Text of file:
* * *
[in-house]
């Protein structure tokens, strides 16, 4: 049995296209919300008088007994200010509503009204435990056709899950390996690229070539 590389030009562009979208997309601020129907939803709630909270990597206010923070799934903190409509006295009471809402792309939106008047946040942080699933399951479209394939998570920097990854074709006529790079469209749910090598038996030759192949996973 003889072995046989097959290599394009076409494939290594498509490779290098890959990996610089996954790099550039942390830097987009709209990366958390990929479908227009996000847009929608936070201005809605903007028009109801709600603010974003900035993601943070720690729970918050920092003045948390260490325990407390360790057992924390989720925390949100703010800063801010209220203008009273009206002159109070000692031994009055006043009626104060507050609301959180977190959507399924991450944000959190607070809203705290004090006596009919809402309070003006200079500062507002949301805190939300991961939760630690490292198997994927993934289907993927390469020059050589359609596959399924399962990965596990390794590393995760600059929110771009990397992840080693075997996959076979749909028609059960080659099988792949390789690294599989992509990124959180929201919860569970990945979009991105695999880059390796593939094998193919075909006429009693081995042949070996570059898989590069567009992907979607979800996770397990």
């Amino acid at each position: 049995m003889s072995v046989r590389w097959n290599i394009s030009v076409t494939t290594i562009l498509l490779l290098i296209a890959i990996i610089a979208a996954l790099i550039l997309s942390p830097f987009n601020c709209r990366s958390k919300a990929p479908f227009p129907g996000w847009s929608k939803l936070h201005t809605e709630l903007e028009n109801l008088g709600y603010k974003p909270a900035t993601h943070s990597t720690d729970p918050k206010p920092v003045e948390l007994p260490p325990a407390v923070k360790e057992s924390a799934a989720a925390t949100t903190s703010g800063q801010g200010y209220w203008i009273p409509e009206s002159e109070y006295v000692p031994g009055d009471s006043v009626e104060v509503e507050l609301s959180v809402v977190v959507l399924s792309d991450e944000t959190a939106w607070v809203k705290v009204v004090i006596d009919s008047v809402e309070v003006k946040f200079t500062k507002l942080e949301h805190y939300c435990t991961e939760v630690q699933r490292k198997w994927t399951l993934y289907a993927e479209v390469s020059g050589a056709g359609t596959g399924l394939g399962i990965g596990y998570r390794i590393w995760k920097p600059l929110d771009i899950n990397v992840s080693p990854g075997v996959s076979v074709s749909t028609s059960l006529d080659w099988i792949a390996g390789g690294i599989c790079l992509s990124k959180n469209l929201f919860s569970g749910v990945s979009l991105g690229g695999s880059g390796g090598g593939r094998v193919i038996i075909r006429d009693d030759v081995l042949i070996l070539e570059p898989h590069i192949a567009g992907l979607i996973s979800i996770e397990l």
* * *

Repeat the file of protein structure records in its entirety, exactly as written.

[in-house]
């Protein structure tokens, strides 16, 4: 049995296209919300008088007994200010509503009204435990056709899950390996690229070539 590389030009562009979208997309601020129907939803709630909270990597206010923070799934903190409509006295009471809402792309939106008047946040942080699933399951479209394939998570920097990854074709006529790079469209749910090598038996030759192949996973 003889072995046989097959290599394009076409494939290594498509490779290098890959990996610089996954790099550039942390830097987009709209990366958390990929479908227009996000847009929608936070201005809605903007028009109801709600603010974003900035993601943070720690729970918050920092003045948390260490325990407390360790057992924390989720925390949100703010800063801010209220203008009273009206002159109070000692031994009055006043009626104060507050609301959180977190959507399924991450944000959190607070809203705290004090006596009919809402309070003006200079500062507002949301805190939300991961939760630690490292198997994927993934289907993927390469020059050589359609596959399924399962990965596990390794590393995760600059929110771009990397992840080693075997996959076979749909028609059960080659099988792949390789690294599989992509990124959180929201919860569970990945979009991105695999880059390796593939094998193919075909006429009693081995042949070996570059898989590069567009992907979607979800996770397990």
């Amino acid at each position: 049995m003889s072995v046989r590389w097959n290599i394009s030009v076409t494939t290594i562009l498509l490779l290098i296209a890959i990996i610089a979208a996954l790099i550039l997309s942390p830097f987009n601020c709209r990366s958390k919300a990929p479908f227009p129907g996000w847009s929608k939803l936070h201005t809605e709630l903007e028009n109801l008088g709600y603010k974003p909270a900035t993601h943070s990597t720690d729970p918050k206010p920092v003045e948390l007994p260490p325990a407390v923070k360790e057992s924390a799934a989720a925390t949100t903190s703010g800063q801010g200010y209220w203008i009273p409509e009206s002159e109070y006295v000692p031994g009055d009471s006043v009626e104060v509503e507050l609301s959180v809402v977190v959507l399924s792309d991450e944000t959190a939106w607070v809203k705290v009204v004090i006596d009919s008047v809402e309070v003006k946040f200079t500062k507002l942080e949301h805190y939300c435990t991961e939760v630690q699933r490292k198997w994927t399951l993934y289907a993927e479209v390469s020059g050589a056709g359609t596959g399924l394939g399962i990965g596990y998570r390794i590393w995760k920097p600059l929110d771009i899950n990397v992840s080693p990854g075997v996959s076979v074709s749909t028609s059960l006529d080659w099988i792949a390996g390789g690294i599989c790079l992509s990124k959180n469209l929201f919860s569970g749910v990945s979009l991105g690229g695999s880059g390796g090598g593939r094998v193919i038996i075909r006429d009693d030759v081995l042949i070996l070539e570059p898989h590069i192949a567009g992907l979607i996973s979800i996770e397990l």